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Tuesday, January 17, 2006

Byline: Jodi Mailander Farrell

MIAMI _ Melissa Gonzalez knew her family intended to give her enough money to buy a new car when she turned 18. But she had her heart set on something else: Bigger breasts.

After convincing her mother she was serious, Gonzalez spent about $5,000 augmenting her breasts in April, one month shy of her 18th birthday. She grew from what she calls a "flat-as-a-wall" double-A bra to a small C-cup. She spent the rest of her birthday money on a used 1999 Mercury Cougar.

"At first, everybody was like, `Oh my gosh, I can't believe you're doing this,' " says Gonzalez, a sophomore at Florida International University. She says she "was always super-self-conscious" and had been determined to get implants since she was 14. "I wore a padded bra underneath a sport bra just to give myself a little bump. I didn't have cleavage; I didn't have anything, no matter how much I squished. This is something I did for myself. I just wanted to look like a girl. Girls have boobs and hips, you know what I mean?"

Gonzalez is not alone. In just one year, the number of girls 18 and younger getting breast implants jumped nearly threefold_from 3,872 in 2002 to 11,326 in 2003, the American Society for Aesthetic Plastic Surgery reports.


With financing making more accessible than ever, it's not just teenage girls getting implants. The increase in young women undergoing procedures mirrors a larger trend in our Nip `N Tuck nation. Among all age groups, cosmetic implants have skyrocketed in popularity, according to the American Society of Plastic Surgeons. Last year, the group reports, about 247,000 women got breast implants, compared with 32,000 in 1992.

By comparison, teens are still a small percentage of those receiving implants, points out Dr. Barry Schwartz, a Weston, Fla., plastic surgeon. Schwartz says about 15 percent to 20 percent of his breast augmentation patients are under 21.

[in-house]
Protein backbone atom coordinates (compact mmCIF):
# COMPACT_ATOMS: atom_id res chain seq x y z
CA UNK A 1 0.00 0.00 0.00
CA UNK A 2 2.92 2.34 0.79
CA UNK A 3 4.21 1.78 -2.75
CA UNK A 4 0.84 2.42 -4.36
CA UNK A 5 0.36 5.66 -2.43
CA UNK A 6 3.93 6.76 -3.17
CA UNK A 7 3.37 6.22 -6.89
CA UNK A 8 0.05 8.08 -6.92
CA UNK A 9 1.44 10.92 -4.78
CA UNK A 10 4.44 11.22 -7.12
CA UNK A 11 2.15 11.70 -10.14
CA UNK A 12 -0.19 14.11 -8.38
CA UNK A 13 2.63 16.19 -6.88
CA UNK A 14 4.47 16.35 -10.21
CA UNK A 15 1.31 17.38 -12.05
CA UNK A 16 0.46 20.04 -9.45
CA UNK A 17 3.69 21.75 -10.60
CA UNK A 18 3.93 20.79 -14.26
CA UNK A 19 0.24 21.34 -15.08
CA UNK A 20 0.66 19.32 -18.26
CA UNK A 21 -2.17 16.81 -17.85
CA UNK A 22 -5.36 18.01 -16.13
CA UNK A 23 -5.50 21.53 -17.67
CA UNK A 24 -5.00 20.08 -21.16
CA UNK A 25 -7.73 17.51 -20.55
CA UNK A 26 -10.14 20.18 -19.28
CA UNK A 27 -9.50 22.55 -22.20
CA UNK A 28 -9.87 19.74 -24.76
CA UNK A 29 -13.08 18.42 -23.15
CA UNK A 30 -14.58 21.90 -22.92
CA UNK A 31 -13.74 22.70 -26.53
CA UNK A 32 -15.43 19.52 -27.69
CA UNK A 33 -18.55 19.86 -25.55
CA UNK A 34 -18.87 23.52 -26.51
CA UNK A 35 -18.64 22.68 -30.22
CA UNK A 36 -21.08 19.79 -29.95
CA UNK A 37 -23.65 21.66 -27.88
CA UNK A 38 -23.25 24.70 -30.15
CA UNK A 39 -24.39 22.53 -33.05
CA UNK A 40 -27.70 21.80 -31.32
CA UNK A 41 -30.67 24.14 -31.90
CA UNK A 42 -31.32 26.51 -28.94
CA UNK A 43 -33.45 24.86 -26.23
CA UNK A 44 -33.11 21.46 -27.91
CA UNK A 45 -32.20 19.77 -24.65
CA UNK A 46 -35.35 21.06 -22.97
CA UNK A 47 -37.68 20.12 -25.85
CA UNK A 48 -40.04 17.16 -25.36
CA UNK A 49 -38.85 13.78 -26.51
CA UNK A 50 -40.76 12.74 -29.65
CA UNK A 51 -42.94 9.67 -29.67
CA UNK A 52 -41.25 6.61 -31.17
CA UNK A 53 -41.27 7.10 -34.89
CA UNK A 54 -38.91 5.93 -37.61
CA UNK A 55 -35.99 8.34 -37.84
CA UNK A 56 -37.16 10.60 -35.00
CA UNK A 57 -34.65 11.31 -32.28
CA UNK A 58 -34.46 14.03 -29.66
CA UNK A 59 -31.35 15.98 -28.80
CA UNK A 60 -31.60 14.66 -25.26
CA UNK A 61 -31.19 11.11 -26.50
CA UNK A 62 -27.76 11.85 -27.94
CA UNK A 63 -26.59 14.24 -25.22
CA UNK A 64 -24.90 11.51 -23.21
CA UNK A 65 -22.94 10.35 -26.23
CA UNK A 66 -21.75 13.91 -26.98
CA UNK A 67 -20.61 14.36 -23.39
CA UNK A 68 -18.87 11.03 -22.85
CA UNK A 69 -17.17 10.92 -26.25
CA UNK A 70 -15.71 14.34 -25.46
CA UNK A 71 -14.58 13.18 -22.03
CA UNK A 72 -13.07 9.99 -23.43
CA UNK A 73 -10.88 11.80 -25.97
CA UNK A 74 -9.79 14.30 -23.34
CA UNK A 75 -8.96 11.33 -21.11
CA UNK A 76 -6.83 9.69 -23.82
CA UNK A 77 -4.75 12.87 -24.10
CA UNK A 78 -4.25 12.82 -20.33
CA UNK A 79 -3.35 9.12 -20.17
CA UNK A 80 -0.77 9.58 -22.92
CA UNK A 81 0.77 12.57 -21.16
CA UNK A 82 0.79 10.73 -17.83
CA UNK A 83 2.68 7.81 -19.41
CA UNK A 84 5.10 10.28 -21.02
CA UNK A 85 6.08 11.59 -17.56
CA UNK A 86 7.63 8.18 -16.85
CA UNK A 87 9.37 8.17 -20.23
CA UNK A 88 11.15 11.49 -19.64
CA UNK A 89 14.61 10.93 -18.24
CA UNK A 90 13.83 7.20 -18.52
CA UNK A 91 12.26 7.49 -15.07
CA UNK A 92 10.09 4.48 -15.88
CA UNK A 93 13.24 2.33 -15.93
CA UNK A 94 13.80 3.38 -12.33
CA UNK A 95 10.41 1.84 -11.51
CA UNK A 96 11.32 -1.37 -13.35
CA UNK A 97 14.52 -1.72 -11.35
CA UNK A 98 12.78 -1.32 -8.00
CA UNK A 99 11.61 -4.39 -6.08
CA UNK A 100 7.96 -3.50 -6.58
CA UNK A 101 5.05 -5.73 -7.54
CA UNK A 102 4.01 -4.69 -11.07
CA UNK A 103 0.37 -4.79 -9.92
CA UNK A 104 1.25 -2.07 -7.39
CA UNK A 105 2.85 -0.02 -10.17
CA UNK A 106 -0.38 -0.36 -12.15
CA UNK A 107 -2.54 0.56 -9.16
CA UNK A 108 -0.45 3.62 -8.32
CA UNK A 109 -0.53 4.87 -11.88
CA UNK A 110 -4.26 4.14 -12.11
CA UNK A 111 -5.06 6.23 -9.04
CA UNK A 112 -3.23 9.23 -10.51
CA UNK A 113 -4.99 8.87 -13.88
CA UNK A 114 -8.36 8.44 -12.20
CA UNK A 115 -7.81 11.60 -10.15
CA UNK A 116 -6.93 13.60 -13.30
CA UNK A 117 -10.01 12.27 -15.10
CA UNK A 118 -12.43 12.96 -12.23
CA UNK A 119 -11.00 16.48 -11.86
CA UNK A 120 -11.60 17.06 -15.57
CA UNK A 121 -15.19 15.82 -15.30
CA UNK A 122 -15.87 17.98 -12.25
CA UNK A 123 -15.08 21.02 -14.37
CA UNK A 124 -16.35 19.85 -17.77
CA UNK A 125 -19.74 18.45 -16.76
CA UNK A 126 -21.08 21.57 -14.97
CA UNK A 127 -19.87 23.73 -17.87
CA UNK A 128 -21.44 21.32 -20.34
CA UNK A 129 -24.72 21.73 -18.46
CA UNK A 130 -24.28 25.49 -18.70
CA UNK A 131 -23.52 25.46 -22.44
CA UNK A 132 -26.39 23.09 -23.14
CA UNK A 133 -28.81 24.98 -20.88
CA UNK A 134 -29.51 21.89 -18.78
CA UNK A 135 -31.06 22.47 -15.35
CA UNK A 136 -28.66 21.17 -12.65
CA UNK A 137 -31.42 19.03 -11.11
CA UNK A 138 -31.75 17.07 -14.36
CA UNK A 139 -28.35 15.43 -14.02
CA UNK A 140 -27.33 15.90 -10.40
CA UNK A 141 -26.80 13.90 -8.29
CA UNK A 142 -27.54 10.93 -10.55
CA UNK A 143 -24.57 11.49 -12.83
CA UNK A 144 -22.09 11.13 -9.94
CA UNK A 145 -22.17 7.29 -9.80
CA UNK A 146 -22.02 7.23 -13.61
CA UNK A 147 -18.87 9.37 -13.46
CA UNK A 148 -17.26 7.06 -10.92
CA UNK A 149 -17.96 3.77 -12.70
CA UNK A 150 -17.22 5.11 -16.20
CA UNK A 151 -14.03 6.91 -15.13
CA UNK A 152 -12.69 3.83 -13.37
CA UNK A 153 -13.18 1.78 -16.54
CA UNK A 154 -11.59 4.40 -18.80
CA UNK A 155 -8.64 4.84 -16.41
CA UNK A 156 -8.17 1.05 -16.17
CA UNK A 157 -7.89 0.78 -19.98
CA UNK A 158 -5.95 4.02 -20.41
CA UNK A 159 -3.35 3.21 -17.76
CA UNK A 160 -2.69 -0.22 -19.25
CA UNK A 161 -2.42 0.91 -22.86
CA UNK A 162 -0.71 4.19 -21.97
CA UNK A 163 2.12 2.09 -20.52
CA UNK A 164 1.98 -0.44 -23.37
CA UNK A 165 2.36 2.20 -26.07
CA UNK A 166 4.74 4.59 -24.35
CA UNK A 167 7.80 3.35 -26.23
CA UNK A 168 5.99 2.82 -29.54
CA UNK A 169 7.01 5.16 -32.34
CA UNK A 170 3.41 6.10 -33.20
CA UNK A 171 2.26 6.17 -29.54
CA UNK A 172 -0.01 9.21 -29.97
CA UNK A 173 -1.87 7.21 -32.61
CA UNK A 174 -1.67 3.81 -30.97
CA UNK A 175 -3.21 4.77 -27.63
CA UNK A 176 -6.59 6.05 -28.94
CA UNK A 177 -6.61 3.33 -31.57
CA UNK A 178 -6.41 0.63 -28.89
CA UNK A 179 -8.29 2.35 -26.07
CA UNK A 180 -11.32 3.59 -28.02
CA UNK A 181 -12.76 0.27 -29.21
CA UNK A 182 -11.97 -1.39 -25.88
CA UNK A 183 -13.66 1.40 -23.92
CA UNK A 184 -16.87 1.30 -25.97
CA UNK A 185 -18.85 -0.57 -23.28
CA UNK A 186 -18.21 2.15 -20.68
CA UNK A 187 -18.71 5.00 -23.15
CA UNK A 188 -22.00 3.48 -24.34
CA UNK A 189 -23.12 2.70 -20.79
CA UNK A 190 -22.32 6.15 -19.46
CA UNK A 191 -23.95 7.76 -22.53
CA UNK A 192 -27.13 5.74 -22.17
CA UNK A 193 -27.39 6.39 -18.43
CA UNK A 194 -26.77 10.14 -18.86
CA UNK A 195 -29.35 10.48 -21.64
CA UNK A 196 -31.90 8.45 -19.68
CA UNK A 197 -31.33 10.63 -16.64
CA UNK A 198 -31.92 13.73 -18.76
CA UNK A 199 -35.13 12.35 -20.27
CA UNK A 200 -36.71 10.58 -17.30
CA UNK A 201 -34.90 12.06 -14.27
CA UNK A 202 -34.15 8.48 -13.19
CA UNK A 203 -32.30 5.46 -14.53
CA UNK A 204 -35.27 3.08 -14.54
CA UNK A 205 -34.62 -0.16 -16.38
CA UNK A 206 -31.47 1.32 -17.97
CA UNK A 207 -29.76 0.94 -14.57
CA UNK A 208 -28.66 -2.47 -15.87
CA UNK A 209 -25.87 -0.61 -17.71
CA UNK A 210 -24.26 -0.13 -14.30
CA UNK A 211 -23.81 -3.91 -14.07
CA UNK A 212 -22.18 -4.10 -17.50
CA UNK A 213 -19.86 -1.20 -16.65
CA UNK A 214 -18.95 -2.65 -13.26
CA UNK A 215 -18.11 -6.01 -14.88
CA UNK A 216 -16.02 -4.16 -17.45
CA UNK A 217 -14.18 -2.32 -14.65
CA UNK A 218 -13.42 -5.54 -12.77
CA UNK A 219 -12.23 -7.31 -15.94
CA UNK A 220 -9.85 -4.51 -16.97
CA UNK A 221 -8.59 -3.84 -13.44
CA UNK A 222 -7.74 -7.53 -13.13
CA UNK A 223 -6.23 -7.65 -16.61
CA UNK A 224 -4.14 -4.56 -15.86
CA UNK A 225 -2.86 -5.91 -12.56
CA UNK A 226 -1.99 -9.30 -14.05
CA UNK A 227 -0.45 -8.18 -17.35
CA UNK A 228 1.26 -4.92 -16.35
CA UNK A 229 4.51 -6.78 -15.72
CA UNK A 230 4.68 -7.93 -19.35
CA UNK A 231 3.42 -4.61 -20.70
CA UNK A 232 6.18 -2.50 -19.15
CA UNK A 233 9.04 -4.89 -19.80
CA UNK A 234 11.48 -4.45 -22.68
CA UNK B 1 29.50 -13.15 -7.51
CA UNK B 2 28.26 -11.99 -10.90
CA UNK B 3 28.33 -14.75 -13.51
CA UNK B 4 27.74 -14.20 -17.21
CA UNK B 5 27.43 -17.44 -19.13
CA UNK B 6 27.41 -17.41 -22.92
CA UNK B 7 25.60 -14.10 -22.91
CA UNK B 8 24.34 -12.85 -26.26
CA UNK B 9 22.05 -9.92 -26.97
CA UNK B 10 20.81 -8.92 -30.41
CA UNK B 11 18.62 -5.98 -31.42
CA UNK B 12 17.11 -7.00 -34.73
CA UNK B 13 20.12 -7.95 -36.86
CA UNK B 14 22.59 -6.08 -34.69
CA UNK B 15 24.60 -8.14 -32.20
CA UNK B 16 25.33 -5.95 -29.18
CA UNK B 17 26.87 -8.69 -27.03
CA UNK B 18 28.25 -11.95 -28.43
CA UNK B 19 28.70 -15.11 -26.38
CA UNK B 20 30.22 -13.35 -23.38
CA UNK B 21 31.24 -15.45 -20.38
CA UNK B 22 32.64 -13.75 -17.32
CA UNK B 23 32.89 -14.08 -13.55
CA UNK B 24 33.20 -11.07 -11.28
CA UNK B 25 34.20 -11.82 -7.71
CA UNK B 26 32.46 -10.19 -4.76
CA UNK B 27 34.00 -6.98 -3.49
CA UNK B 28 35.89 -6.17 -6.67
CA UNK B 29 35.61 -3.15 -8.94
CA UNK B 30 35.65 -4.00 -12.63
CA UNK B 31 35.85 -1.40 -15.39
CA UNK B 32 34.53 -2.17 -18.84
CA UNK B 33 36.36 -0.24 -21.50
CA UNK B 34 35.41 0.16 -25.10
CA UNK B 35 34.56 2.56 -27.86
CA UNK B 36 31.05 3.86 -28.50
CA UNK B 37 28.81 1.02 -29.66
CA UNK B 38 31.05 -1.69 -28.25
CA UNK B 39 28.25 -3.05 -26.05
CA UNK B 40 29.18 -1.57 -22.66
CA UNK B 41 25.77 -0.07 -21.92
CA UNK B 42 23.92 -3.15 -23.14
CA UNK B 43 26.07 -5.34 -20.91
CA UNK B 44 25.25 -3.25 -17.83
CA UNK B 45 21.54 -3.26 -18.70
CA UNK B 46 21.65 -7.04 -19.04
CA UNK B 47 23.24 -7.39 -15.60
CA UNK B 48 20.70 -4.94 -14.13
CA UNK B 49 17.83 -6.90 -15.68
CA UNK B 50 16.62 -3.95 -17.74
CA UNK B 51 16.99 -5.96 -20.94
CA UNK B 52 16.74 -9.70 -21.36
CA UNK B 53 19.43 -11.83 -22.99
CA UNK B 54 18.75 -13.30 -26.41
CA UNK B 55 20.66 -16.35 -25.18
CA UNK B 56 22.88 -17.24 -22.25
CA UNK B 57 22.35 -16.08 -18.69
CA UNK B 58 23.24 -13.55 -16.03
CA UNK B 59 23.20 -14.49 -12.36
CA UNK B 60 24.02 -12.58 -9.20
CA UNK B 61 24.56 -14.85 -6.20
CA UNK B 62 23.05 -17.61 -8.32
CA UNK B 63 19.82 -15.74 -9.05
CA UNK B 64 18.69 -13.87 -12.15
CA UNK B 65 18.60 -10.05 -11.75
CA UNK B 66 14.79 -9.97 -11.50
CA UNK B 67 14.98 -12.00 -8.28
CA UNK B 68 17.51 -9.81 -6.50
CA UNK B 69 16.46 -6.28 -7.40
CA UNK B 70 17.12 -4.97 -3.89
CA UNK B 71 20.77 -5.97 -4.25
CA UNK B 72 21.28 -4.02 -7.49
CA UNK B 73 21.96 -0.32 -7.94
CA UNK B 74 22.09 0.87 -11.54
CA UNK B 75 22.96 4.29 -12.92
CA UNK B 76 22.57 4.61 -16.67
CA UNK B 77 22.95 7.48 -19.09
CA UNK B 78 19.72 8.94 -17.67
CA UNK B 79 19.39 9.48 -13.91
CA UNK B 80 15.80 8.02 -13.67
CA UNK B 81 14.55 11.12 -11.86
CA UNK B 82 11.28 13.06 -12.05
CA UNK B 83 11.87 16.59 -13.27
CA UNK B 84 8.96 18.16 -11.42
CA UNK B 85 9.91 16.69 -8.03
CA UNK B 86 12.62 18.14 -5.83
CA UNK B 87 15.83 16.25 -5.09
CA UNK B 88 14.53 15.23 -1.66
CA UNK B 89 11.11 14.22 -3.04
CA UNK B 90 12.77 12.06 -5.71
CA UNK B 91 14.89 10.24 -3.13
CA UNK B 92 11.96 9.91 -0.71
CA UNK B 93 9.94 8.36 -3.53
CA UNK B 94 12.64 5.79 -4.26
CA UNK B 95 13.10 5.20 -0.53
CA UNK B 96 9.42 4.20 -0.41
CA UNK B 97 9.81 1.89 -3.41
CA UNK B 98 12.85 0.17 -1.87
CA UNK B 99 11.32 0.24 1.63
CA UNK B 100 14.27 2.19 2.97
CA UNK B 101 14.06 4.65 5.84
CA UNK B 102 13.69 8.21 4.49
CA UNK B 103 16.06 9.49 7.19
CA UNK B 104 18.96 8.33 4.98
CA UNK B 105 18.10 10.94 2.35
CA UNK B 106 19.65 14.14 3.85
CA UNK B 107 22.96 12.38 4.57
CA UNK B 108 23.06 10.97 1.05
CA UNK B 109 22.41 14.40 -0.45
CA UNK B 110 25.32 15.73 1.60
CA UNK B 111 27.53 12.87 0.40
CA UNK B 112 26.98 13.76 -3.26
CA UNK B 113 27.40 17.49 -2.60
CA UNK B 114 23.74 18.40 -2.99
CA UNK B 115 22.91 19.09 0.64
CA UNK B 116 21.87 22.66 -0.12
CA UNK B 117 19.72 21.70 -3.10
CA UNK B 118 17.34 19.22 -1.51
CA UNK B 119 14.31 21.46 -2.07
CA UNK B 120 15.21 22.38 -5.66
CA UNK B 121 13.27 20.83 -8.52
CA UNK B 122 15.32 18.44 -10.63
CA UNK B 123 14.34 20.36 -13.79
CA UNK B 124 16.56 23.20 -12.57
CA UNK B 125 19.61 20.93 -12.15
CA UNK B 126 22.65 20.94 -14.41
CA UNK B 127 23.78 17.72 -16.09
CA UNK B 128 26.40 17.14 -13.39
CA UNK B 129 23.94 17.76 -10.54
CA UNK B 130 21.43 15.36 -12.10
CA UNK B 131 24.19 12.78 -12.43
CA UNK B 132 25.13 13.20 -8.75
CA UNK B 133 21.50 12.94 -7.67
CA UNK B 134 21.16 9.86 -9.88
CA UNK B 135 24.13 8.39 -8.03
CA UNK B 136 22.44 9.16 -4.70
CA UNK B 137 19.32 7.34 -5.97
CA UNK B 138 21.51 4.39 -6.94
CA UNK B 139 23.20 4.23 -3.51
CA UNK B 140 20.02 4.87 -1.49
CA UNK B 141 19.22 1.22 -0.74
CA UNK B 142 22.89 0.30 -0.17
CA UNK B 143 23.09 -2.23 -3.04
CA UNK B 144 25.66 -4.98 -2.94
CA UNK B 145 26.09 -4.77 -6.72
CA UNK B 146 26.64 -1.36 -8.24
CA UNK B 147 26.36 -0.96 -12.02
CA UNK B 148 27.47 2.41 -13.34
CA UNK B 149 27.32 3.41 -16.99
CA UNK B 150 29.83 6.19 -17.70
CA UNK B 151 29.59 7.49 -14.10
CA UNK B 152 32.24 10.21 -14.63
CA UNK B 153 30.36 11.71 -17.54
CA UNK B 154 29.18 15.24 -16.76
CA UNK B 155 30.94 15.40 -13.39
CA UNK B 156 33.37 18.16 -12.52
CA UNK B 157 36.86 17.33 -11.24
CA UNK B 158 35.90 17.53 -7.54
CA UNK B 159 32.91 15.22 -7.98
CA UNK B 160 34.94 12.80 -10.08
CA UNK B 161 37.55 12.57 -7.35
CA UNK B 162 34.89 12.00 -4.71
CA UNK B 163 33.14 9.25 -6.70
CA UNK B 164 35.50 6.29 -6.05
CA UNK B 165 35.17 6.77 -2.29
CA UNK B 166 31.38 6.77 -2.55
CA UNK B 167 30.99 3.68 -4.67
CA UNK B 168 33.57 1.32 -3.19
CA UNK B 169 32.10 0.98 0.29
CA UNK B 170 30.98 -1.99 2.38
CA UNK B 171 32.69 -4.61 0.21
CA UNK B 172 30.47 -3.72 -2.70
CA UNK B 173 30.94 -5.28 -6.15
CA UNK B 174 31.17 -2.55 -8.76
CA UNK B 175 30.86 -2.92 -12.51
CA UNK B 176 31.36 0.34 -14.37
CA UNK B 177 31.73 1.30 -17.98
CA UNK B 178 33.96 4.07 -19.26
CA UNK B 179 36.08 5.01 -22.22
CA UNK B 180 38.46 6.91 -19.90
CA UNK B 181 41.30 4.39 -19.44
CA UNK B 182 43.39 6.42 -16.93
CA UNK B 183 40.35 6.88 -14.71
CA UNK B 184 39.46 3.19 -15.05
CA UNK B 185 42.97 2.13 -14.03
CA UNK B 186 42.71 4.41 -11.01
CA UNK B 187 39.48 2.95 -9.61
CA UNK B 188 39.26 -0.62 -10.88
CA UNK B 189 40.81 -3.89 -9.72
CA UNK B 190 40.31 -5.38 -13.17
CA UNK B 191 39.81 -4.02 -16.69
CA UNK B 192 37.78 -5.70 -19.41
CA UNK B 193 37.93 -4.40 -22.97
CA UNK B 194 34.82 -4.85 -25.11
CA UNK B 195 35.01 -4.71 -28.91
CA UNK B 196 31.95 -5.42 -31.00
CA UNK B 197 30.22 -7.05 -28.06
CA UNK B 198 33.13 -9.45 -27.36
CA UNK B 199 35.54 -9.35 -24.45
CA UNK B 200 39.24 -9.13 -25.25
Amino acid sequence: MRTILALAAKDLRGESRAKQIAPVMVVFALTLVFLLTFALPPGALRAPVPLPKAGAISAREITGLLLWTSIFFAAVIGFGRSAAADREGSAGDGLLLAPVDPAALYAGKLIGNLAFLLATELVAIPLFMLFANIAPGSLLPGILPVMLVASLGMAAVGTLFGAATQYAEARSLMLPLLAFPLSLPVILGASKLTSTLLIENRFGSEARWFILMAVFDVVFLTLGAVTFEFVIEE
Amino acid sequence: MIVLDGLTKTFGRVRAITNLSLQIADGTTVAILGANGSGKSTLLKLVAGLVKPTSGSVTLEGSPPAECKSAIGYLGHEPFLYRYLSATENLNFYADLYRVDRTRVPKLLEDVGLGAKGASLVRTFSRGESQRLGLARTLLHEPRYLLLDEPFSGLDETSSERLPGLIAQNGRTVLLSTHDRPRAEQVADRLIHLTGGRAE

"Young women are more conscious of their bodies in this day and age, especially with South Florida fashions," Schwartz says. "The more you expose, the more you want to look good."

Dr. Jose M. Soler-Baillo, a South Miami plastic surgeon who performed Gonzalez's augmentation, says getting implants has become a "coming-of-age type of thing" for many young women, "especially here in Miami."

"I've definitely seen a steep increase in 18- and even 17-year-olds coming in," says Dr. Lenny Roudner, who is so popular among women seeking implants that his nickname is "Dr. Boobner." The Miami doctor performs an average of five implant surgeries a day.

"These girls are really well-informed," says Roudner, who has worked on some young patients' mothers and grandmothers. `When the mother has had it, she knows what it did for her, so these women are quite fine with their daughters doing it. It's a big boost to some girls' self-esteem. It's becoming quite the graduation gift: It's cheaper than a car and better than a fountain pen."

Critics say the timing couldn't be worse for adolescent girls, who are often unhappy with their looks. They say teenagers are too young and shortsighted to comprehend the long-term affects of surgery, particularly the risks, which include the possibility of rupture or permanent scarring, the need for periodic operations to replace or remove the implants and the potential problems with breast-feeding and mammography. Also, little is known about the implants' long-term safety; no studies have been done on females this young.

"It might feel to a 17-year-old like it's the end of the world to wait a few years, but their bodies are still changing," says Diana Zuckerman, president of the National Research Center for Women & Families. `Those breasts are likely to get larger, especially when they go off to school and gain the `freshman 15,' the pounds girls often put on between ages 18 and 21. Their whole body begins to look more voluptuous."

The nonprofit research and education group is so concerned about the trend that it has created a Web site, The site includes details of surgery risks, graphic FDA photos of women whose procedures have gone awry and an online hotline_info(AT)breastimplantinfo.com_for girls to e-mail questions.

Among the young women featured on the site: Kacey Long, who got D-sized implants three years ago at 19. A few weeks after her surgery, Long says she began experiencing shooting pain in her arms, followed by intense joint pain and crushing fatigue. Last year, her parents took out a $6,400 loan to pay for removal surgery, a procedure documented on MTV's "I Want a Famous Face."

There is no law forbidding implants in patients younger than 18, but the FDA advises against it. In the past 15 years, implants have been the subject of furious controversy over their safety. The FDA has banned silicone-gel implants because of unanswered questions about their safety, but it permits the use of saline-filled implants, which have a silicone shell. Both types are the subject of ongoing FDA studies.